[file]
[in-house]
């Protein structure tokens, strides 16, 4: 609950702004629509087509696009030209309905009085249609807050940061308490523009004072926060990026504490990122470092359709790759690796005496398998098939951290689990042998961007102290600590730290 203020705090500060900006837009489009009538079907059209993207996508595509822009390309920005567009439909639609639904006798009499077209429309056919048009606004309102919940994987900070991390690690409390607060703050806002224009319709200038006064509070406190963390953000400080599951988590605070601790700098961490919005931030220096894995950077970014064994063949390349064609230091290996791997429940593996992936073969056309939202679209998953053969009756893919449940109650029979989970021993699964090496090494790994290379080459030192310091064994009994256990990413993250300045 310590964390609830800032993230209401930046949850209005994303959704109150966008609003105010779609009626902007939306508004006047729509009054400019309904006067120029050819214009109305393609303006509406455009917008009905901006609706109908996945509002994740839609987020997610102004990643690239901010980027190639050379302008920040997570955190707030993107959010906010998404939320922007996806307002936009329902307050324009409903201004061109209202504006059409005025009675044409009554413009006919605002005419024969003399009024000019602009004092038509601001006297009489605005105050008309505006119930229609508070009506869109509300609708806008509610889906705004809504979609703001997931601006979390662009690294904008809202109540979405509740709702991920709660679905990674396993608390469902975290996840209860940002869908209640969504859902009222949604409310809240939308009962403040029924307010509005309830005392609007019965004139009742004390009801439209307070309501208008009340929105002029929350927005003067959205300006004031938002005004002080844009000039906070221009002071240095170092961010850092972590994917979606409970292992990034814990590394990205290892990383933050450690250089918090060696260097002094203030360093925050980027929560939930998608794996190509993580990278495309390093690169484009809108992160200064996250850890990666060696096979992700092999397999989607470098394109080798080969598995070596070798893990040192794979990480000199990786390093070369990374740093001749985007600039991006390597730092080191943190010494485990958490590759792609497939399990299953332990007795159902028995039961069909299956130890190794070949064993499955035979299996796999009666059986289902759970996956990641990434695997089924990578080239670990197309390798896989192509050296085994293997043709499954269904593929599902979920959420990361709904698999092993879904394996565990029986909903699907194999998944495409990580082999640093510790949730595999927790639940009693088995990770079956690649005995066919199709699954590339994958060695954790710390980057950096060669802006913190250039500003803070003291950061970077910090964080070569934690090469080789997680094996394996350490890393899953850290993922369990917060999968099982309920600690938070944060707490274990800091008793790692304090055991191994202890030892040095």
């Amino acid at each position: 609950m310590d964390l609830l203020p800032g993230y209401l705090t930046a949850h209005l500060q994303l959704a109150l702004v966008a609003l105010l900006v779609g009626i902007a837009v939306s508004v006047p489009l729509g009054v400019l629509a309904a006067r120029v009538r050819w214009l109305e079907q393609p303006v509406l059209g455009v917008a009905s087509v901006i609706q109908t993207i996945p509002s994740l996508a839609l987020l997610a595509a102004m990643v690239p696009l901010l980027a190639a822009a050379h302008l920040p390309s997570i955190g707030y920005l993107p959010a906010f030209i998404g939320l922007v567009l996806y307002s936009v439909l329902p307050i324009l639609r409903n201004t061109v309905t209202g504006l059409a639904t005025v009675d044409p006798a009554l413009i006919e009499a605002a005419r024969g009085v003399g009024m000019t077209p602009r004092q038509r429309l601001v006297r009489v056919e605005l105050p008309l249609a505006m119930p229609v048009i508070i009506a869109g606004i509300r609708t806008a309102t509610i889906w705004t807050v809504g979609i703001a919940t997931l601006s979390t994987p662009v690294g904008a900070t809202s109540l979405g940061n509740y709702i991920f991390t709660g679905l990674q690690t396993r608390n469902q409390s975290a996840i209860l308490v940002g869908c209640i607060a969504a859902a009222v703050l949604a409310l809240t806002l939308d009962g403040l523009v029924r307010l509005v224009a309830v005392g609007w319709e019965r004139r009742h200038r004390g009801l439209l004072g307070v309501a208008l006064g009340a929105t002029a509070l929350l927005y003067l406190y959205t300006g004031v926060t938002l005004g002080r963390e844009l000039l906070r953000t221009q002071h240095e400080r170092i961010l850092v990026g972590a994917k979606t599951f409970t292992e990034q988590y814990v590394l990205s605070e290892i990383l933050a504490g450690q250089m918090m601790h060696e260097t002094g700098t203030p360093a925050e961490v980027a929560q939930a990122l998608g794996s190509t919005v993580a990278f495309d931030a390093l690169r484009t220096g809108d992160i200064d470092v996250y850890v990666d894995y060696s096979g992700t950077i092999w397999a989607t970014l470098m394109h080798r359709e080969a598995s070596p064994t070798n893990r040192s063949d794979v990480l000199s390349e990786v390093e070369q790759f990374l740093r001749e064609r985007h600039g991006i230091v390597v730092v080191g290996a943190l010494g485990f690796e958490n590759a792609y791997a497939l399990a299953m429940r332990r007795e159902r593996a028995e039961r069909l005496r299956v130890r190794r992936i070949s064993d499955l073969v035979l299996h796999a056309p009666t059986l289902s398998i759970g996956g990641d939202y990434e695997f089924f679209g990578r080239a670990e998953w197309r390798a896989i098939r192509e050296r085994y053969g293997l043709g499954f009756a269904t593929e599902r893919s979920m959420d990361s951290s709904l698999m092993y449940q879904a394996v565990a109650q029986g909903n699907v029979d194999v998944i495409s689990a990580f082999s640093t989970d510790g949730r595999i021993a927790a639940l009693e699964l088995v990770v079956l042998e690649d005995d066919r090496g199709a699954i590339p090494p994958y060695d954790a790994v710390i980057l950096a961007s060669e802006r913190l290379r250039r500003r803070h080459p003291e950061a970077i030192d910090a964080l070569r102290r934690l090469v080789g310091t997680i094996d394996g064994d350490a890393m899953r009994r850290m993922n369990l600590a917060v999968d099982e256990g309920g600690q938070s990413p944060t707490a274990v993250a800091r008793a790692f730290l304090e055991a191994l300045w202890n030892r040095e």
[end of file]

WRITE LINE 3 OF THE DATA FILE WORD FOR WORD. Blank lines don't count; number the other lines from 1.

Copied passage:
């Amino acid at each position: 609950m310590d964390l609830l203020p800032g993230y209401l705090t930046a949850h209005l500060q994303l959704a109150l702004v966008a609003l105010l900006v779609g009626i902007a837009v939306s508004v006047p489009l729509g009054v400019l629509a309904a006067r120029v009538r050819w214009l109305e079907q393609p303006v509406l059209g455009v917008a009905s087509v901006i609706q109908t993207i996945p509002s994740l996508a839609l987020l997610a595509a102004m990643v690239p696009l901010l980027a190639a822009a050379h302008l920040p390309s997570i955190g707030y920005l993107p959010a906010f030209i998404g939320l922007v567009l996806y307002s936009v439909l329902p307050i324009l639609r409903n201004t061109v309905t209202g504006l059409a639904t005025v009675d044409p006798a009554l413009i006919e009499a605002a005419r024969g009085v003399g009024m000019t077209p602009r004092q038509r429309l601001v006297r009489v056919e605005l105050p008309l249609a505006m119930p229609v048009i508070i009506a869109g606004i509300r609708t806008a309102t509610i889906w705004t807050v809504g979609i703001a919940t997931l601006s979390t994987p662009v690294g904008a900070t809202s109540l979405g940061n509740y709702i991920f991390t709660g679905l990674q690690t396993r608390n469902q409390s975290a996840i209860l308490v940002g869908c209640i607060a969504a859902a009222v703050l949604a409310l809240t806002l939308d009962g403040l523009v029924r307010l509005v224009a309830v005392g609007w319709e019965r004139r009742h200038r004390g009801l439209l004072g307070v309501a208008l006064g009340a929105t002029a509070l929350l927005y003067l406190y959205t300006g004031v926060t938002l005004g002080r963390e844009l000039l906070r953000t221009q002071h240095e400080r170092i961010l850092v990026g972590a994917k979606t599951f409970t292992e990034q988590y814990v590394l990205s605070e290892i990383l933050a504490g450690q250089m918090m601790h060696e260097t002094g700098t203030p360093a925050e961490v980027a929560q939930a990122l998608g794996s190509t919005v993580a990278f495309d931030a390093l690169r484009t220096g809108d992160i200064d470092v996250y850890v990666d894995y060696s096979g992700t950077i092999w397999a989607t970014l470098m394109h080798r359709e080969a598995s070596p064994t070798n893990r040192s063949d794979v990480l000199s390349e990786v390093e070369q790759f990374l740093r001749e064609r985007h600039g991006i230091v390597v730092v080191g290996a943190l010494g485990f690796e958490n590759a792609y791997a497939l399990a299953m429940r332990r007795e159902r593996a028995e039961r069909l005496r299956v130890r190794r992936i070949s064993d499955l073969v035979l299996h796999a056309p009666t059986l289902s398998i759970g996956g990641d939202y990434e695997f089924f679209g990578r080239a670990e998953w197309r390798a896989i098939r192509e050296r085994y053969g293997l043709g499954f009756a269904t593929e599902r893919s979920m959420d990361s951290s709904l698999m092993y449940q879904a394996v565990a109650q029986g909903n699907v029979d194999v998944i495409s689990a990580f082999s640093t989970d510790g949730r595999i021993a927790a639940l009693e699964l088995v990770v079956l042998e690649d005995d066919r090496g199709a699954i590339p090494p994958y060695d954790a790994v710390i980057l950096a961007s060669e802006r913190l290379r250039r500003r803070h080459p003291e950061a970077i030192d910090a964080l070569r102290r934690l090469v080789g310091t997680i094996d394996g064994d350490a890393m899953r009994r850290m993922n369990l600590a917060v999968d099982e256990g309920g600690q938070s990413p944060t707490a274990v993250a800091r008793a790692f730290l304090e055991a191994l300045w202890n030892r040095e």